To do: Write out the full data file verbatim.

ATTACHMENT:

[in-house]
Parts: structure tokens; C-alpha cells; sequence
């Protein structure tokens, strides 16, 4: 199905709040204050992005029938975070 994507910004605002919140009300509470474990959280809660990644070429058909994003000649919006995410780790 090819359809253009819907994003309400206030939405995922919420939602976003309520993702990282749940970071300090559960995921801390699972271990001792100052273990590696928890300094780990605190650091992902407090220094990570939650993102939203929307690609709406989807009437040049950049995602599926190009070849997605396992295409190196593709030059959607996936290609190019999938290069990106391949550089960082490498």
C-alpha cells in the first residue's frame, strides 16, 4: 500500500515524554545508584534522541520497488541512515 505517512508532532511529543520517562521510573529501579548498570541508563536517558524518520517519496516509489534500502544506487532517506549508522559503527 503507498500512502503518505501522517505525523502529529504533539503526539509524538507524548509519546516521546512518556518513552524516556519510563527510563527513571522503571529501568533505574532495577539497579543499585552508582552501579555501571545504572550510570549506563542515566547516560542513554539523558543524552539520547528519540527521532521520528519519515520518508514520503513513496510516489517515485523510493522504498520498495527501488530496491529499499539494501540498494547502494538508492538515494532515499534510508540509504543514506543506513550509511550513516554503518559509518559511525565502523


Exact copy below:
[in-house]
Parts: structure tokens; C-alpha cells; sequence
């Protein structure tokens, strides 16, 4: 199905709040204050992005029938975070 994507910004605002919140009300509470474990959280809660990644070429058909994003000649919006995410780790 090819359809253009819907994003309400206030939405995922919420939602976003309520993702990282749940970071300090559960995921801390699972271990001792100052273990590696928890300094780990605190650091992902407090220094990570939650993102939203929307690609709406989807009437040049950049995602599926190009070849997605396992295409190196593709030059959607996936290609190019999938290069990106391949550089960082490498």
C-alpha cells in the first residue's frame, strides 16, 4: 500500500515524554545508584534522541520497488541512515 505517512508532532511529543520517562521510573529501579548498570541508563536517558524518520517519496516509489534500502544506487532517506549508522559503527 503507498500512502503518505501522517505525523502529529504533539503526539509524538507524548509519546516521546512518556518513552524516556519510563527510563527513571522503571529501568533505574532495577539497579543499585552508582552501579555501571545504572550510570549506563542515566547516560542513554539523558543524552539520547528519540527521532521520528519519515520518508514520503513513496510516489517515485523510493522504498520498495527501488530496491529499499539494501540498494547502494538508492538515494532515499534510508540509504543514506543506513550509511550513516554503518559509518559511525565502523